2001: Mona Fandey, witch doctor

6 comments November 2nd, 2008 Headsman

On this date in 2001, former pop singer and shaman Mona Fandey was hanged with two accomplices at Kajang Prison outside Kuala Lumpur, closing the noose on one of the world’s weirdest and most sensational recent crimes.

Aging B-list pop crooner Maznah Ismail — “Mona Fandey” was her stage name — had transitioned to a gig as a high-rent spiritualist and healer, known locally as a bomoh.

In that capacity, she and hubby Mohd Affandi Abdul Rahman landed a politician with more money than sense. After collecting a bunch of cash from him, they got him to lie down with his eyes closed as part of a ritual that was supposed to make money fall from the skies. Instead, the couple’s assistant Juraimi Hussin chopped off his head, and Mona went on a shopping spree.

The effect of the grisly celebrity murder was heightened by Mona’s cheery demeanor throughout the trial and thereafter, as if a murderess’ notoriety was the pinnacle she never achieved as an entertainer.

She and her husband maintained an unsettling placidity about their demise to the very end. Some sources say she uttered the mysterious remark, “I will never die” just before her hanging. (Others have everyone silent.)

The end of the three killers was hardly the end of such a headline-grabbing case in the public memory. Her cell is becoming a protected “heritage site”, and her story has been treated on screens both small and silver.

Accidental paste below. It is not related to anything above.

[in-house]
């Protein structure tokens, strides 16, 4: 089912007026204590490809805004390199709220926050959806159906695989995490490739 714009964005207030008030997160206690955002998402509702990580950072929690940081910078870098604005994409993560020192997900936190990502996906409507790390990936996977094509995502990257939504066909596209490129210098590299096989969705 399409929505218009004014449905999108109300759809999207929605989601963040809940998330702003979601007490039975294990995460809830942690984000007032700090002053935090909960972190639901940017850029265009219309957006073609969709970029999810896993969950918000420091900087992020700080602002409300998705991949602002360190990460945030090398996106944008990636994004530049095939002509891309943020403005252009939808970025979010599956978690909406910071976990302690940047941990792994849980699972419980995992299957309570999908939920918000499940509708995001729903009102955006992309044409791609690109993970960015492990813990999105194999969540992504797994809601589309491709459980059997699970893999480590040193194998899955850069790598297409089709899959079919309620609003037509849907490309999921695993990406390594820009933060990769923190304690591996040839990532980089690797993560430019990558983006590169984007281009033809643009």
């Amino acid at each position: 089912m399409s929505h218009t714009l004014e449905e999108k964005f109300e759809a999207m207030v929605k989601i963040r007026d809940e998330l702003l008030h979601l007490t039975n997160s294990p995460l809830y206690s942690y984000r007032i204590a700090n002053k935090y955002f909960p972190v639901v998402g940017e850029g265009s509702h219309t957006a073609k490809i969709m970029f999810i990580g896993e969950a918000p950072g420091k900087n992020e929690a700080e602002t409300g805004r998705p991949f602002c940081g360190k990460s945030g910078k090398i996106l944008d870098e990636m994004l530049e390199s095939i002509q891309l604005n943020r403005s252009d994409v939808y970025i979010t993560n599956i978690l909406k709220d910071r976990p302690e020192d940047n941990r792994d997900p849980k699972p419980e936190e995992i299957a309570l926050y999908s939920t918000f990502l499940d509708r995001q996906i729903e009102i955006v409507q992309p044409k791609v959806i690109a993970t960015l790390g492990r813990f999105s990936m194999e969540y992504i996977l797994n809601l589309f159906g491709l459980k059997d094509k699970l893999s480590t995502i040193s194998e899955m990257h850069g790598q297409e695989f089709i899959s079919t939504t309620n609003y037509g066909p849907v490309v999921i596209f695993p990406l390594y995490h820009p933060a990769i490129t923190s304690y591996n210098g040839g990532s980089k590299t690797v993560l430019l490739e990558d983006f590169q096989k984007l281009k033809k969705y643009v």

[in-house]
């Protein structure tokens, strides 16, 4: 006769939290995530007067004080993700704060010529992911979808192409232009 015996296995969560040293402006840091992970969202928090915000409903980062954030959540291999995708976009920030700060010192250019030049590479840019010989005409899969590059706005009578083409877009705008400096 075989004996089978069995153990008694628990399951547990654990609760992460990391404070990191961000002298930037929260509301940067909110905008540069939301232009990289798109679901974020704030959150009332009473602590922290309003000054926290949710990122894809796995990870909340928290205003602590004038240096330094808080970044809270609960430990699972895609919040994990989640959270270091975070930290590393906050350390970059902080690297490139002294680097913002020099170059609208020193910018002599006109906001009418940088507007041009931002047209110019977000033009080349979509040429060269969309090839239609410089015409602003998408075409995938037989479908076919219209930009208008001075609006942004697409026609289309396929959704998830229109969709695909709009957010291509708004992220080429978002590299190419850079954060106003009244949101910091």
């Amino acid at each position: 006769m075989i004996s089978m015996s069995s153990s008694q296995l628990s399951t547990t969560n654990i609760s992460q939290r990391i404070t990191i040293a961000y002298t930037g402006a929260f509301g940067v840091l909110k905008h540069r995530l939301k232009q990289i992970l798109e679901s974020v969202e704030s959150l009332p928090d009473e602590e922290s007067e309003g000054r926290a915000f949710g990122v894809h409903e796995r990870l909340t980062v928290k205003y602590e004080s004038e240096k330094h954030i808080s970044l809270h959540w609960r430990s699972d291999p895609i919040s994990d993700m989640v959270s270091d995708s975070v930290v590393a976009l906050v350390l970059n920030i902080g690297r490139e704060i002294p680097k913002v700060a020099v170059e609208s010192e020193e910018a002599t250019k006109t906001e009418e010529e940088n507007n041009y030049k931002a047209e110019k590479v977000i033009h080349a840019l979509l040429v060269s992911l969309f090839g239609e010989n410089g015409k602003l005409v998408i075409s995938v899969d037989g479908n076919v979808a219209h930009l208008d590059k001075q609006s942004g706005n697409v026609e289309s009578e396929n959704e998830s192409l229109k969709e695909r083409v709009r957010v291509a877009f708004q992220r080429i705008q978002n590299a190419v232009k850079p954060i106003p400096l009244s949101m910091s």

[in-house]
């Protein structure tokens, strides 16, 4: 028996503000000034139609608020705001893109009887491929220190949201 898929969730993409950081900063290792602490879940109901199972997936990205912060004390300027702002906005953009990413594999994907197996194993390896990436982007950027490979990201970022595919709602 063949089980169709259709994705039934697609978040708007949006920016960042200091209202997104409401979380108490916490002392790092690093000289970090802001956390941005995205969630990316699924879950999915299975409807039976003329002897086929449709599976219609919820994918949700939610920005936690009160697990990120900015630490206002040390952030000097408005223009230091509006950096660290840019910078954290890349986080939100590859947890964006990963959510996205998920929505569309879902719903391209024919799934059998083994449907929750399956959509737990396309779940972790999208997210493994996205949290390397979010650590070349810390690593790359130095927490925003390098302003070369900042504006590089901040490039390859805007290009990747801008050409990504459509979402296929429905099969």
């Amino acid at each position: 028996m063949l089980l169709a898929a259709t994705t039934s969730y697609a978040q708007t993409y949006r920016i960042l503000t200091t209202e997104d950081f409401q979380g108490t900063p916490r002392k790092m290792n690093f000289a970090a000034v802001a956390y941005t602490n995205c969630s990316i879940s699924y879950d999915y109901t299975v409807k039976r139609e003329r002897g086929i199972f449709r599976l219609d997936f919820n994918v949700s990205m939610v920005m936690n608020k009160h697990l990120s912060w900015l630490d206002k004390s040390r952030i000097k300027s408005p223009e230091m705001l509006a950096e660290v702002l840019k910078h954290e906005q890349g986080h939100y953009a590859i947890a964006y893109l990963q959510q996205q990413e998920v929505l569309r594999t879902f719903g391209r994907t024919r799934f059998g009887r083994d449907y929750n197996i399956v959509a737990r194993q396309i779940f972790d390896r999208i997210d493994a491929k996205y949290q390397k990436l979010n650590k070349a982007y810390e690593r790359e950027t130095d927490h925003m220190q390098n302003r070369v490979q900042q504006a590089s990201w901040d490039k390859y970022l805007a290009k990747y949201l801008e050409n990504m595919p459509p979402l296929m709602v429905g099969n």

On this day..

Entry Filed under: 21st Century,Artists,Capital Punishment,Common Criminals,Crime,Death Penalty,Entertainers,Execution,Famous Last Words,Hanged,Infamous,Malaysia,Murder,Pelf,Popular Culture,Ripped from the Headlines,Women

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1577: Soulmother of Kussnacht

1 comment November 18th, 2007 Headsman

On an uncertain date in November of 1577, a popular medium whose given name is lost to history was burned to death in a lakeside town for claiming to speak with the dead.

The Soulmother of Kussnacht ran a successful enterprise channeling spirits for those who survived them. Though her persecution by a Church ill-disposed to “wise women” seems a given in retrospect, she evidently ran this business openly for well over a decade, and was at least once before brought to the attention of authorities who found her harmless.


Kussnacht as seen in an old postcard. Image reproduced with permission.

Historian Carlo Ginzburg locates Die Seelenmutter within the cosmos of pre-Christian “shamanism” that persisted in Christendom under varying degrees of toleration. In Ginzburg’s Night Battles: Witchcraft and Agrarian Cults in the Sixteenth and Seventeenth Century, which chronicles the Inquisition’s crackdown on a sect of northern Italian occultists, the contemporaneous execution of the Soulmother is both barometer and precedent for Rome’s rising intolerance of heresy.

On this day..

Entry Filed under: 16th Century,Burned,Capital Punishment,Death Penalty,Execution,God,Heresy,History,Known But To God,Public Executions,The Supernatural,Uncertain Dates,Witchcraft,Women

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